San Luis Obispo Tribune
By David Sneed
In spite of intense local opposition, the San Luis Obispo County Planning Commission on Thursday unanimously approved a proposed psychiatric hospital in Templeton.
However, the approval is likely to be preliminary because the decision can be appealed to the county Board of Supervisors. Given the contentiousness of the issue, an appeal is all but certain.
The five-hour hearing featured more than two hours of public comment split between those who support the hospital because of the desperate need for more mental health treatment facilities in the county and opponents who were concerned about the impacts the facility would have on the quality of life and community services of Templeton.
The meeting was the second on the proposal; the Planning Commission also heard hours of emotional testimony at its first hearing on the project in December.
After extensive questioning of the project’s proponents about a wide range of issues — including parking, access and flooding risks — the commissioners said Thursday that the hospital deserved to be approved.
“There is a critical need for this kind of facility,” Commissioner Ken Topping said. “It would fill a countywide gap. To me, there are more pluses than minuses on this project, so I am willing to support it.”
The other commissioners agreed, saying the project had been thoroughly vetted and met all of the county’s planning regulations.
“These facilities are very important to those who need them,” Commissioner Jim Harrison said. “I support this the way it is.”
Carmel residents Harvey and Melanie Billig applied to build the hospital on Las Tablas Road on a vacant 5-acre lot across the street from Twin Cities Community Hospital. The psychiatric hospital would have 91 beds, and a separate live-in memory care facility would have 60 beds.
The psychiatric hospital is designed to treat mental illnesses, such as depression, schizophrenia, and eating disorders among adults, children and seniors. It would not treat those suffering from substance abuse.
Opponents are Templeton residents who are concerned that the facility is too large for the lot and the community, and who say it will attract people with mental illnesses from all over the state, overburdening available community services. Many asked that the commission require an environmental impact report be prepared rather than the much less detailed mitigated negative declaration that was approved.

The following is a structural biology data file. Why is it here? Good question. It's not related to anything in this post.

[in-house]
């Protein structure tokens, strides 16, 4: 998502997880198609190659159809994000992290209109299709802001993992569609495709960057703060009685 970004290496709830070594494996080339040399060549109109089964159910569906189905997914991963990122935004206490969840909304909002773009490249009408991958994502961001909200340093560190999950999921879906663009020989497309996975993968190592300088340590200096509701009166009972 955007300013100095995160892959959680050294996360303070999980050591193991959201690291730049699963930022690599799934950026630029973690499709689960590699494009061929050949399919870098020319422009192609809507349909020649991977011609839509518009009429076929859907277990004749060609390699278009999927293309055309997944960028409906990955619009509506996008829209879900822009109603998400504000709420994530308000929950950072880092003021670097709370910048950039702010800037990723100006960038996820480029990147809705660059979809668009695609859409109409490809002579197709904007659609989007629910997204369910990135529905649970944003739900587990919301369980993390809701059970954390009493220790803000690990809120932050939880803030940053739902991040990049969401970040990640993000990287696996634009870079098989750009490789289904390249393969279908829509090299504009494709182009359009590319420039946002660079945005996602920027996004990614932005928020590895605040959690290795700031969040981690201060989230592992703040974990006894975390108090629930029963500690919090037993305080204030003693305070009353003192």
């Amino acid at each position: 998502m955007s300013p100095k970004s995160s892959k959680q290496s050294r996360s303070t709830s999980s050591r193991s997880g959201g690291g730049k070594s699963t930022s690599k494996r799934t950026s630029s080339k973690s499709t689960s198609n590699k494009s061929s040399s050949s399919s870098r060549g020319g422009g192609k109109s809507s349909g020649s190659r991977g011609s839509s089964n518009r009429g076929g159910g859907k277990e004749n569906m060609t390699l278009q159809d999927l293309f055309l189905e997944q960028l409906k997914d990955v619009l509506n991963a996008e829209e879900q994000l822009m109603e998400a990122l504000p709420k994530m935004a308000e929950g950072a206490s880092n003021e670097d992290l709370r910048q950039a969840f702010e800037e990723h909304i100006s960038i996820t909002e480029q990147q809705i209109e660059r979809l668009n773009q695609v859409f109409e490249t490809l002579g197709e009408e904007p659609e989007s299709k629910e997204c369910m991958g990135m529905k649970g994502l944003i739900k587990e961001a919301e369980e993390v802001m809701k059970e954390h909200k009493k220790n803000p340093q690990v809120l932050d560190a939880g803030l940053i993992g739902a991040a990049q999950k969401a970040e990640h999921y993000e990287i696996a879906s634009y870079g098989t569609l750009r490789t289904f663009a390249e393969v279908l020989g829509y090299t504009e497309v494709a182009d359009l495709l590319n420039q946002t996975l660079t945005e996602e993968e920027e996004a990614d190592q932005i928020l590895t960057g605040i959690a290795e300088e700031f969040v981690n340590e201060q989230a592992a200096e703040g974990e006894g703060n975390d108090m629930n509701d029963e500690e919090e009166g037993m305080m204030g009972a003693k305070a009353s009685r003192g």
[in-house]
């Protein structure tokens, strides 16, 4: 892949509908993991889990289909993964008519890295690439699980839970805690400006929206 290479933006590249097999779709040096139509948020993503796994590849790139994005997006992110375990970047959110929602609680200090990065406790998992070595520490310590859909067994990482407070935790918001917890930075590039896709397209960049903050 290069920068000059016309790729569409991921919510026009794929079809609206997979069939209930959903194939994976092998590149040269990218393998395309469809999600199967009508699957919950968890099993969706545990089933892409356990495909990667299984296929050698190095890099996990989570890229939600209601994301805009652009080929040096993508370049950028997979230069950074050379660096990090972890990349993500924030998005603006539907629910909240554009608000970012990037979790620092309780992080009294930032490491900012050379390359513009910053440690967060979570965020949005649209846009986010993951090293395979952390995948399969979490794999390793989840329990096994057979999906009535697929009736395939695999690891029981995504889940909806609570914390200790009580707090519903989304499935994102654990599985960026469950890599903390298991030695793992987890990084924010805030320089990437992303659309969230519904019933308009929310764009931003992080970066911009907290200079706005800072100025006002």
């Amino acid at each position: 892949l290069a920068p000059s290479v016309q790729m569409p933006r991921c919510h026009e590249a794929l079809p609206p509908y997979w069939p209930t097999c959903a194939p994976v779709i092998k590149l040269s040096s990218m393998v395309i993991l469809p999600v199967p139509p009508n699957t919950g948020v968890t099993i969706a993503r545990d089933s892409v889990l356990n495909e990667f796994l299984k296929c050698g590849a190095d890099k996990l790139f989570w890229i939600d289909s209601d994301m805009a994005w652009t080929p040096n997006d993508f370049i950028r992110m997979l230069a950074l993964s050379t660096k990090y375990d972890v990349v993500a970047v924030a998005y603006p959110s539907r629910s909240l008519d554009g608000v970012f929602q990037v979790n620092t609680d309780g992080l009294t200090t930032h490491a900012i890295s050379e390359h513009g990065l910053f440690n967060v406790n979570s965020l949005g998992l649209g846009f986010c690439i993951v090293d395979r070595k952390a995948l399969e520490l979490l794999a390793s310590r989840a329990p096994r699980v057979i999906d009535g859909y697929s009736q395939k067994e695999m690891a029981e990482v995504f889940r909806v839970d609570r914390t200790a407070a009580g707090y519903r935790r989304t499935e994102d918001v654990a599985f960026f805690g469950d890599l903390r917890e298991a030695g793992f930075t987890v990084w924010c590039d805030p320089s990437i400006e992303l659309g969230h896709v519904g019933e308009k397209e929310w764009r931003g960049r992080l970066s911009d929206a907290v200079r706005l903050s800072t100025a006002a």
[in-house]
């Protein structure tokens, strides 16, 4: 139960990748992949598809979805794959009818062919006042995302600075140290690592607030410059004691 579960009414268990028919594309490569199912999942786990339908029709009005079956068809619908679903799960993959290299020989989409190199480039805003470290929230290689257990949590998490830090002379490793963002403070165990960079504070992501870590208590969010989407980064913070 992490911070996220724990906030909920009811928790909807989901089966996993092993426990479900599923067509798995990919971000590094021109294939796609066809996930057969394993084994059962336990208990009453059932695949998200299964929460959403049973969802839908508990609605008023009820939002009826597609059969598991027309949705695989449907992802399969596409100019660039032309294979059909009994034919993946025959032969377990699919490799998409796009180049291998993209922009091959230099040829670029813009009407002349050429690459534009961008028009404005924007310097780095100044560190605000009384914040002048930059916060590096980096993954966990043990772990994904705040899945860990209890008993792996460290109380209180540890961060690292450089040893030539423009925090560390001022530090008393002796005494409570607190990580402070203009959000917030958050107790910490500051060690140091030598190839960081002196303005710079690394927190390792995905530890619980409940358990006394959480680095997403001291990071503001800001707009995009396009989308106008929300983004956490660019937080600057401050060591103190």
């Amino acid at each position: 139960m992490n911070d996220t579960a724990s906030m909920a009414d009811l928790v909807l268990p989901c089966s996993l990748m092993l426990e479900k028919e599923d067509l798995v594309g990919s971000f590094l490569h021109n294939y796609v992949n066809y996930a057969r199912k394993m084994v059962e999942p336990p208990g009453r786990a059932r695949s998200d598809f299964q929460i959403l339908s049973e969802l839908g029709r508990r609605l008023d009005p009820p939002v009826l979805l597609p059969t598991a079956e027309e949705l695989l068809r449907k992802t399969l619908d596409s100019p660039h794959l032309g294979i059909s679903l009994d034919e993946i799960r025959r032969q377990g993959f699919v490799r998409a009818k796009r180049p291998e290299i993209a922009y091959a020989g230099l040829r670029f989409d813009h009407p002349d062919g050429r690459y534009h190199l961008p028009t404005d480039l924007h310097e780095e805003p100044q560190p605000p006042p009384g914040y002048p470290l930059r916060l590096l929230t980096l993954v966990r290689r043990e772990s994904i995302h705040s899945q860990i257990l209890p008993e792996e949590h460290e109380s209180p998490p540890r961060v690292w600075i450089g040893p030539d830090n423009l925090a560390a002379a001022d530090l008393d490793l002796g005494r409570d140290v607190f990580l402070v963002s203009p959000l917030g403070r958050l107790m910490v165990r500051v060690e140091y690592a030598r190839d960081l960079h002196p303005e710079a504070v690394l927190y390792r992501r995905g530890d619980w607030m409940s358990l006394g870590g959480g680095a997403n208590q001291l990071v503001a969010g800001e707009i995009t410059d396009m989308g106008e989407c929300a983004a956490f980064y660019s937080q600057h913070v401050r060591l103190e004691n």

“The project for the lot and the facility is too large for what the specific need is in the community,” said Gwen Pelfrey of Templeton.
There was also concern that patients could leave the facility at will and endanger the community.
“This will not be a secure facility,” said Fred Russell of Templeton. “People can come and go as they like.”
Supporters of the hospital disagreed that the facility would pose any danger to the community. Many shared emotional stories of the toll mental illness can take on families, particularly if they have to be transported to hospitals outside the county, such as Vista Del Mar Behavioral Healthcare Hospital in Ventura.
“The fact is that the mentally ill already live among us as our friends and family and the homeless and, regrettably, our veterans,” said Klaus Schumann of Paso Robles.
Leslie Halls of San Luis Obispo said any other kind of health care facility at the site would not garner the same kind of concern.
“We have Atascadero State Hospital and the California Men’s Colony in San Luis Obispo, and I don’t think that any of those facilities have destroyed our community.”
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